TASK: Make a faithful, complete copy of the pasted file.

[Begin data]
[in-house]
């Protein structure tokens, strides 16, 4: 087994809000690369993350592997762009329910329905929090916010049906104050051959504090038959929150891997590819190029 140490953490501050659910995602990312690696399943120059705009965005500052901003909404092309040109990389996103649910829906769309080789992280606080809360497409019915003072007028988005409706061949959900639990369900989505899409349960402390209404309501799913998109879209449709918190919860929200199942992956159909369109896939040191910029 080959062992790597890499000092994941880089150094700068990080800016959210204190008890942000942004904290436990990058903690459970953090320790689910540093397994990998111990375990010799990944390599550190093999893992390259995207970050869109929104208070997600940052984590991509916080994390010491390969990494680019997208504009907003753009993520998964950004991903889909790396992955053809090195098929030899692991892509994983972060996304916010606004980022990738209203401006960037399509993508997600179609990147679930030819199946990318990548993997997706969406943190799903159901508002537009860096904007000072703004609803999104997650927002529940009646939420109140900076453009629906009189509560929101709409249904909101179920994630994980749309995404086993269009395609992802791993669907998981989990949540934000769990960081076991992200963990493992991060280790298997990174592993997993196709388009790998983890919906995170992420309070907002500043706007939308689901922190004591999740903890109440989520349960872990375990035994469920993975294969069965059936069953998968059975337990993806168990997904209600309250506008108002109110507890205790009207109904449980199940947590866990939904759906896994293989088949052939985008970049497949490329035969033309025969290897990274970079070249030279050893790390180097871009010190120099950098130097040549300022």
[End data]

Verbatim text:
[in-house]
């Protein structure tokens, strides 16, 4: 087994809000690369993350592997762009329910329905929090916010049906104050051959504090038959929150891997590819190029 140490953490501050659910995602990312690696399943120059705009965005500052901003909404092309040109990389996103649910829906769309080789992280606080809360497409019915003072007028988005409706061949959900639990369900989505899409349960402390209404309501799913998109879209449709918190919860929200199942992956159909369109896939040191910029 080959062992790597890499000092994941880089150094700068990080800016959210204190008890942000942004904290436990990058903690459970953090320790689910540093397994990998111990375990010799990944390599550190093999893992390259995207970050869109929104208070997600940052984590991509916080994390010491390969990494680019997208504009907003753009993520998964950004991903889909790396992955053809090195098929030899692991892509994983972060996304916010606004980022990738209203401006960037399509993508997600179609990147679930030819199946990318990548993997997706969406943190799903159901508002537009860096904007000072703004609803999104997650927002529940009646939420109140900076453009629906009189509560929101709409249904909101179920994630994980749309995404086993269009395609992802791993669907998981989990949540934000769990960081076991992200963990493992991060280790298997990174592993997993196709388009790998983890919906995170992420309070907002500043706007939308689901922190004591999740903890109440989520349960872990375990035994469920993975294969069965059936069953998968059975337990993806168990997904209600309250506008108002109110507890205790009207109904449980199940947590866990939904759906896994293989088949052939985008970049497949490329035969033309025969290897990274970079070249030279050893790390180097871009010190120099950098130097040549300022």